Photo by BRIJORAE PRODUCTIONS
Valeo Behavioral Health’s staff includes Patrick Eldringhoff, addiction case manager, Cathy Walker, director and Brad Sloan, detox manager.
Brad Sloan, detox manager at Valeo Behavioral Health, says addiction has always been an issue. It is simply the drug of choice that changes. A few years ago, the emphasis was on heroine. Today it is more about prescription opiates. The problem, according to Sloan, is that we can’t just ban opioids because they are the standard for pain management. “These are good medications that do what they are designed to do—reduce pain,” Sloan said. “However, sometimes when people use these medications over long periods of time, they can become dependent on them. And that dependence can lead to addictive behavior.” Sloan says that once the focus shifts from pain management to a search
for euphoria, it becomes an addiction. And, once the addiction takes hold, it isn’t that big of a jump from prescription pain medicine to heroine. “People will find a way to get that euphoric feeling they crave,” Sloan said. “It is really an ‘obsession of the mind’ that will keep the body in a place where it thinks it needs to drug to survive.” Cathy Walker, director of Valeo Recovery Center, says one of the primary reasons opioid addiction is so hard to combat is because of the physical discomfort involved with detoxification. “When patients go through withdrawal, they actually feel like they are going to die,” Walker said. “For five to seven days, it feels like the worst flu you have ever experienced.”
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That is why a tapered approach to detoxification is the best approach for many people suffering from substance use disorders. That is where Valeo comes in—beginning with safe, medically controlled detox programs and providing longer term inpatient treatment options, followed with ongoing after care to prevent relapses. Part of those after care service include connecting patients up with community services to help them stay clean for the long term. Patrick Eldringhoff, addiction case manager, helps recovering addicts find safe housing in a clean environment to help provide stability. He finds employment referrals, connects them with career counseling and educational services to put them on the road to success.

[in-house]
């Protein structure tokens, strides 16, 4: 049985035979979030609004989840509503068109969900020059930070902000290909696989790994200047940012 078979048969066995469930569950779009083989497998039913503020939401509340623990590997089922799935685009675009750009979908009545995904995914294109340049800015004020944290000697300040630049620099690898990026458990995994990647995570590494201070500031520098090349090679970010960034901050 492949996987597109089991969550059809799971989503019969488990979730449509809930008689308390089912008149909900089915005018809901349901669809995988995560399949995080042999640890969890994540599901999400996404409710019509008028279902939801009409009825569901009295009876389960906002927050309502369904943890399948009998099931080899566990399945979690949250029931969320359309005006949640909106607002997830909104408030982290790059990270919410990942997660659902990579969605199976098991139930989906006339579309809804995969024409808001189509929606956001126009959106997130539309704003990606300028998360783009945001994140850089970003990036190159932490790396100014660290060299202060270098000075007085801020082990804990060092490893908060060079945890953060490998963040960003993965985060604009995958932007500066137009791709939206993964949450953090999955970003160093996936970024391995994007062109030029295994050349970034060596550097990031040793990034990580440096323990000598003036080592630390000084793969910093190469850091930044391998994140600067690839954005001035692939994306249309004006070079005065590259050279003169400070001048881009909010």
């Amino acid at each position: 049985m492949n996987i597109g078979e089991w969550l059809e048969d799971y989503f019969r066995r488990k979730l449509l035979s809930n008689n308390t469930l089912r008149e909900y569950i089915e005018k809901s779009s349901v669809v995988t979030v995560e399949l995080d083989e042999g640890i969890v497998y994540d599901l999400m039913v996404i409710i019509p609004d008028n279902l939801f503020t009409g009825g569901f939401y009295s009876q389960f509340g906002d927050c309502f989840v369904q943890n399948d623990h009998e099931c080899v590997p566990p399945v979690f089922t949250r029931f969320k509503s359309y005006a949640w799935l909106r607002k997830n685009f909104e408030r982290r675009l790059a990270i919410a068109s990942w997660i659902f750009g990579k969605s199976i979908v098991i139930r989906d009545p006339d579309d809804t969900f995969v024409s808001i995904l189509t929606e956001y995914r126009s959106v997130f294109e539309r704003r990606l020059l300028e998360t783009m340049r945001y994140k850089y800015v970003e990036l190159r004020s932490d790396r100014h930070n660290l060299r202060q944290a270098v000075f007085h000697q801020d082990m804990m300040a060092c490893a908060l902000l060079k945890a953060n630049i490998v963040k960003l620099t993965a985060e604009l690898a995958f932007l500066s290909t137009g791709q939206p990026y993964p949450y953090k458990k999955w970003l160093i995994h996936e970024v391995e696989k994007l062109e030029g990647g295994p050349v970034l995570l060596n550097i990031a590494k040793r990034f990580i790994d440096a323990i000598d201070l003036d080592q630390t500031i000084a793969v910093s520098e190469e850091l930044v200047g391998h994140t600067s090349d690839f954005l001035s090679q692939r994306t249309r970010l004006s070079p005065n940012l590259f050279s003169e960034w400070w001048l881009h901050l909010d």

“I help people discover their dreams and the put them on a path to making those dreams come true,” Eldringhoff said. “In my own experience, when I had those long-term goals in place, it made my recovery tangible. I want to do that for others.” Eldringhoff is also part of the homeless outreach team that goes out to communities to bring food, clothing and blankets. He says he always goes out with the hope that someone will seek help as a result. “Whenever Patrick goes out, we place a detox bed on hold, just in case he finds someone who wants to use our services here at Valeo,” Walker said. The key piece to helping people recover from addiction, Sloan says, is to build relationships and trust so that they understand people really want to help them succeed. “All it takes is a moment of clarity and someone there willing to help them,” Sloan said. “We are here to walk alongside and facilitate recovery in that moment. That is really what it all comes down to.” While opioid misuse may not be at crisis level locally, people and businesses are taking an active role to ensure it never reaches that point. Doctors, pharmacists, regulatory agencies, volunteer committees and treatment facilities in Topeka are working toward a common goal: minimizing substance abuse. TK